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Siemens and Dow Unveil Process Industry Testbed at MxD

The demonstration focused on how digital twins and augmented reality can speed time-to-market, enable virtual factory commissioning, and help overcome the skills gap.


Siemens and Dow recently unveiled and demonstrated a new process industry testbed during a ribbon-cutting event at MxD, a state-of-the-art advanced manufacturing institute and innovation center in Chicago.  The testbed uses internet of things (IoT) enabled hardware to generate a digital twin of physical assets that can enable real-time production monitoring, predictive maintenance, and the streamlined delivery of training materials to workers via augmented reality (AR) headsets. While similar technologies have been demonstrated in the past, Billy Bardin, Dow’s global digitalization director, says the testbed at MxD will put this approach into practical use to accelerate commercialization.

By modeling the plant floor virtually, digital twins can help determine how workers will interact with equipment before construction or renovation of a facility has even begun. As a result, factories can be virtually commissioned and workers can begin training for their new roles well in advance of real production. Simply put, not only is the time it takes to commission a factory reduced, but once the physical facility opens, a well-trained workforce can already be available to step in and get to work.

Once a facility is fully-staffed and operational, digital twin data delivered via AR can be used to expedite ongoing maintenance, repair, and operations procedures as well. According to Bardin, as much as 80% of the time consumed by these tasks is spent simply finding the right information to diagnose a problem or consulting schematics and diagrams.

By contrast, when using an AR headset, workers only need to look at a given part or component to trigger the headset’s software to deliver relevant schematics and instructional materials instantaneously. From there, a 3D representation of the part or component and the tasks that need to be performed on it are superimposed over users’ field-of-vision. Audio-visual remote assists, which allow subject matter experts to highlight, circle, or otherwise emphasize specific details, can also be incorporated into the information delivered to the headset wearer.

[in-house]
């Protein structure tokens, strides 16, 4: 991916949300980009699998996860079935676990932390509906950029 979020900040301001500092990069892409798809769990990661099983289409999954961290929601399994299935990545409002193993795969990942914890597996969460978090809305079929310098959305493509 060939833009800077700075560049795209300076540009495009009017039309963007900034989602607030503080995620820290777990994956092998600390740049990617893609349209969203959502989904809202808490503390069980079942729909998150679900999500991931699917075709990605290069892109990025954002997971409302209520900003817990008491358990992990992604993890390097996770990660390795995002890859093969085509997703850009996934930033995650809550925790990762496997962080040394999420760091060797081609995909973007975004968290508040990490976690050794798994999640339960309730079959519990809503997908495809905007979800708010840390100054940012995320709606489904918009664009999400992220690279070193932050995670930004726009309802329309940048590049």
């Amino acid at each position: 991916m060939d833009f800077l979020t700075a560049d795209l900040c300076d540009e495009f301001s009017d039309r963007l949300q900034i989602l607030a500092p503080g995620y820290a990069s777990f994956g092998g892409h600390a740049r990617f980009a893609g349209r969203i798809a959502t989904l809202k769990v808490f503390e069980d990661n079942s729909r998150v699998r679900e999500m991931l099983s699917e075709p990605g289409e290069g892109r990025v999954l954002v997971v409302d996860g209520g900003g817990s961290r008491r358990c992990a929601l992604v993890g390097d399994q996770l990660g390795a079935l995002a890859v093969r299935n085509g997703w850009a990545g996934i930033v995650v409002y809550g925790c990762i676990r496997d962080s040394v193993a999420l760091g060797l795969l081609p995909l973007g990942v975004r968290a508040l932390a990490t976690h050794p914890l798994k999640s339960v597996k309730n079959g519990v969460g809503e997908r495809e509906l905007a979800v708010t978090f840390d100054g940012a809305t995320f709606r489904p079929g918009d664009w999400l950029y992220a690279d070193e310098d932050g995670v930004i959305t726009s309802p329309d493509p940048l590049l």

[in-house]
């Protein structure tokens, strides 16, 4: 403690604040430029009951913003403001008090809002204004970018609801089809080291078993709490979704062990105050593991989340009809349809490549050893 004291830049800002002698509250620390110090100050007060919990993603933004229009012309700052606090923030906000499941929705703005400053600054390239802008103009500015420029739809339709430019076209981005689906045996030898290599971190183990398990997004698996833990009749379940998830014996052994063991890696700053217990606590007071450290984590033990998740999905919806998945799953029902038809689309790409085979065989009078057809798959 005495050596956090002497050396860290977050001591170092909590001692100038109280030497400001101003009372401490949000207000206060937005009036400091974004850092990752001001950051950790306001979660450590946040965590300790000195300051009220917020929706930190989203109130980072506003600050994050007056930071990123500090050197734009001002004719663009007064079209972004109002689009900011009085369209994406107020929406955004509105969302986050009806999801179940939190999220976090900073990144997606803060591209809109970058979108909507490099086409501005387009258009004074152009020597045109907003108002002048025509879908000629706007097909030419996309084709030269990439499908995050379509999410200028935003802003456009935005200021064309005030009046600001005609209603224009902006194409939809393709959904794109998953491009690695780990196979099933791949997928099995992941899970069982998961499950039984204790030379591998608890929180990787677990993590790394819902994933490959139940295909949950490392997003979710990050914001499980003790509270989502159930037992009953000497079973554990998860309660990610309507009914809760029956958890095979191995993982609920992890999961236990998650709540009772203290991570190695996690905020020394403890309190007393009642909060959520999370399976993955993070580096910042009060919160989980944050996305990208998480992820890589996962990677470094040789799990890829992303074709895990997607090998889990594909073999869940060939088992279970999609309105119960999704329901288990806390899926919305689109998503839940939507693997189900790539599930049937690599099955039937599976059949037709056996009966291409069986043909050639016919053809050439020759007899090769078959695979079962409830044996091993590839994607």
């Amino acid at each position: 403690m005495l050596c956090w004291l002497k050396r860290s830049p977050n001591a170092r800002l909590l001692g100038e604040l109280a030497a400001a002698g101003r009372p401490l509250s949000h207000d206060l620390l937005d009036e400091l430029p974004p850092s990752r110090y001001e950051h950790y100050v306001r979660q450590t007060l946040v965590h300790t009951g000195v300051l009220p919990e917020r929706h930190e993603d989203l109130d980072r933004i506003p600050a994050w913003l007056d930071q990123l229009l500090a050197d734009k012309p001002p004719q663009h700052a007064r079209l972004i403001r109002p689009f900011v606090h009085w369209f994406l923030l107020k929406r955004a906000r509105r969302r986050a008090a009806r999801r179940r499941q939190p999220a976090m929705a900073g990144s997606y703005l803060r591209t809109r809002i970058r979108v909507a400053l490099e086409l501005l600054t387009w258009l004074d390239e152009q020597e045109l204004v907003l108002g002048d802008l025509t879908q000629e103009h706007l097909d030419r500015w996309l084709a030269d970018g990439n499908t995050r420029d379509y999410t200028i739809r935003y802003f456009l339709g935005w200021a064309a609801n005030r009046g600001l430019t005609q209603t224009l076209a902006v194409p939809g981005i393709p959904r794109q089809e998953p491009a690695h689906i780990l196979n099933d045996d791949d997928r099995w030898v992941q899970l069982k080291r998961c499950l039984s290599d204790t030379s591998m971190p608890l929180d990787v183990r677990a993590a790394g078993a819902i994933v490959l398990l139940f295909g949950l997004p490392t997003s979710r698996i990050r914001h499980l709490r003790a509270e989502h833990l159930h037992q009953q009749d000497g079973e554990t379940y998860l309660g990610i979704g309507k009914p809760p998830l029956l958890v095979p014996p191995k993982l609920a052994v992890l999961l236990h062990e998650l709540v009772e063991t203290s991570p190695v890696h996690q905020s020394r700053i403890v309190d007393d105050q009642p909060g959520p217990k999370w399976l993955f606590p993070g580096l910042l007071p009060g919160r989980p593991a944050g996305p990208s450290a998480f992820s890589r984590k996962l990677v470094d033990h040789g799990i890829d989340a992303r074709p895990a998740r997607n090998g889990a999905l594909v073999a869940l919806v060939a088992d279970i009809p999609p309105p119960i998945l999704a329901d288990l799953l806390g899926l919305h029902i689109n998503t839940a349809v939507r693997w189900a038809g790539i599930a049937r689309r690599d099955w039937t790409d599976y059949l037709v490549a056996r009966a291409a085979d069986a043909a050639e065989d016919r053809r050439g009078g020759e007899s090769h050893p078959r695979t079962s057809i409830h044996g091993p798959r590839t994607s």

These functionalities are all provided through Siemens’ web-based Simatic PCS Neo process control system, which grants users across various locations a single source of information that is continuously updated in real-time. Via Simatic PCS Neo, total virtualization of both the control system and physical assets can be provided, allowing end-users to run simulations of various production system operations.

“Providing this hands-on experience [at the testbed] will be critical for digital transformation in the process industries, showing how the digital twin and the connected mobile worker can enable greater productivity, reliability, and safety,” Bardin says.

According to Raj Batra, president of Digital Industries for Siemens USA, the various technologies exhibited by the testbed can help speed time-to-market as manufacturing operations reshore in response to global supply chain disruptions. “Digitalization is rocket fuel for manufacturing,” he says.

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